A. No, we never discussed it subsequently. She didn't tell me then what she was going to do with it nor did she tell me what she was going to do with any of the other funds that she withdrew from the account."
In an evidentiary deposition taken for use in the disciplinary proceeding, Howard F. Thompson, vice-president and secretary of the Wheaton National Bank, identified and interpreted certain of the bank's records. Testifying that he had no independent recollection of the transaction, he stated that the bank's records show that a cashier's check made payable to Verna Johnson in the amount of $6500 was presented at his bank by Anderson and used to purchase two cashier's checks. Cashier's check No. 67803 in the amount of $3900.13 was made payable to the order of C.J. Anderson and deposited in the Charles J. Anderson, general trust account. Cashier's check No. 67802 in the amount of $2599.87 was made payable to the District Director of the Internal Revenue Service.
John Surface, in an evidentiary deposition introduced at the disciplinary hearing, testified that he had encountered financial problems in the operation of a plumbing business and that respondent arranged a loan for him in the amount of $6500. He understood that the lender was Miss Johnson and he stated that he signed a promissory note which named her as payee. He received $2599.87 in the form of a check payable to the District Director of Internal Revenue Service which was used to settle a tax liability, and on two later occasions received $3000 and $900 in cash. He testified that he repaid Miss Johnson the sum of $5600 in cash, $2600 on one occasion and $3000 at another time. The records of the Deerfield Savings and Loan Association show a deposit of $2600 to the joint savings account on January 26, 1966, approximately the time that Surface said he had paid Miss Johnson that amount. He testified that he had repaid the balance of $900 to respondent, also in cash. He had no receipts and had destroyed the promissory note.
Whether respondent received the $6500 or whether it was used to make a loan to John Surface which was repaid to Verna Johnson, it is clear that respondent's testimony in the citation proceeding was not truthful.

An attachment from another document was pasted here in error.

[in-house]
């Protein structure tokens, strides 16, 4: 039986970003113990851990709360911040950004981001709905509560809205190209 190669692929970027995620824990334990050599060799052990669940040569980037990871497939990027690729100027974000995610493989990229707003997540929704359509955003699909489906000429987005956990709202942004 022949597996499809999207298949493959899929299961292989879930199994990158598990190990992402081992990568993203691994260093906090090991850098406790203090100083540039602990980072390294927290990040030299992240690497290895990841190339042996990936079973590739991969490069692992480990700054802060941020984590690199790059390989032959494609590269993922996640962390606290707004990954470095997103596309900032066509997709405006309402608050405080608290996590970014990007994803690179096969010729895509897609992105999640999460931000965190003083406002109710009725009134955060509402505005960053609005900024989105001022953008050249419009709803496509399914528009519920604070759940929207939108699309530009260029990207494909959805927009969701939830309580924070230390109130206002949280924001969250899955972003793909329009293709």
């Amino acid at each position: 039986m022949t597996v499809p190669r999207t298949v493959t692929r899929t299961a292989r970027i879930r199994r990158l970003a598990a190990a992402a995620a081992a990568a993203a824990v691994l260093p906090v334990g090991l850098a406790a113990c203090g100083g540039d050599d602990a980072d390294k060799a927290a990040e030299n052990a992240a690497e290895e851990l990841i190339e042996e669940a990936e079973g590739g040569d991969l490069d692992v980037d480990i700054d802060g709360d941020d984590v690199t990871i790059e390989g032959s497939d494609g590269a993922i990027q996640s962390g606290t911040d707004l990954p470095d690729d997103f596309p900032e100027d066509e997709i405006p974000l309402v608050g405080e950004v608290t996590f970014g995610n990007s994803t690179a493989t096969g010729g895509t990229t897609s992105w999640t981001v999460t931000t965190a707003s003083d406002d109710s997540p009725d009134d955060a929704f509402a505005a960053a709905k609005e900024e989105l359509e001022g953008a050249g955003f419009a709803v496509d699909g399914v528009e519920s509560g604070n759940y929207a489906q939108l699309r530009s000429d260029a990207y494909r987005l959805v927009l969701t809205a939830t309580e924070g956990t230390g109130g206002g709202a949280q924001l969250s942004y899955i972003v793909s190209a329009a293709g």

Challenging another finding of the Commissioners, respondent argues that "his judgment in distributing some of the personal property of the estate for safe keeping was acquiesced in by the heirs present and the burning of old records was done by them." The record shows that a few days after Miss Johnson's death respondent was present in her home and that Herbert Munson, Sr., who was Miss Johnson's uncle, his wife, and his sister, all of whom had traveled from Muskegon, Michigan, to attend her funeral, were also there at that time. In the citation proceeding respondent testified that he told the Munsons to take the personal property in the house to Muskegon, Michigan, for safe keeping. In evidentiary depositions adduced at the disciplinary proceeding the Munsons testified that respondent told them Munson and his sister were Miss Johnson's heirs and to take what they wanted out of the house; that what they did not take would go to the Salvation Army because the house was going to be put up for sale. They said he told Munson he could buy the decedent's car for its Blue Book value and pay for it from his inheritance. The deposition of Herbert Munson, Jr., is corroborative of his parents' testimony. The record shows that actually Miss Johnson had some 60 heirs. It also reflects that Munson, Sr., and his sister removed two trailer loads and a station wagon full of personalty from Miss Johnson's home, that they subsequently agreed with the administrator that the value of the property taken was $2000 and that $1000 was deducted from each of their distributive shares of the estate.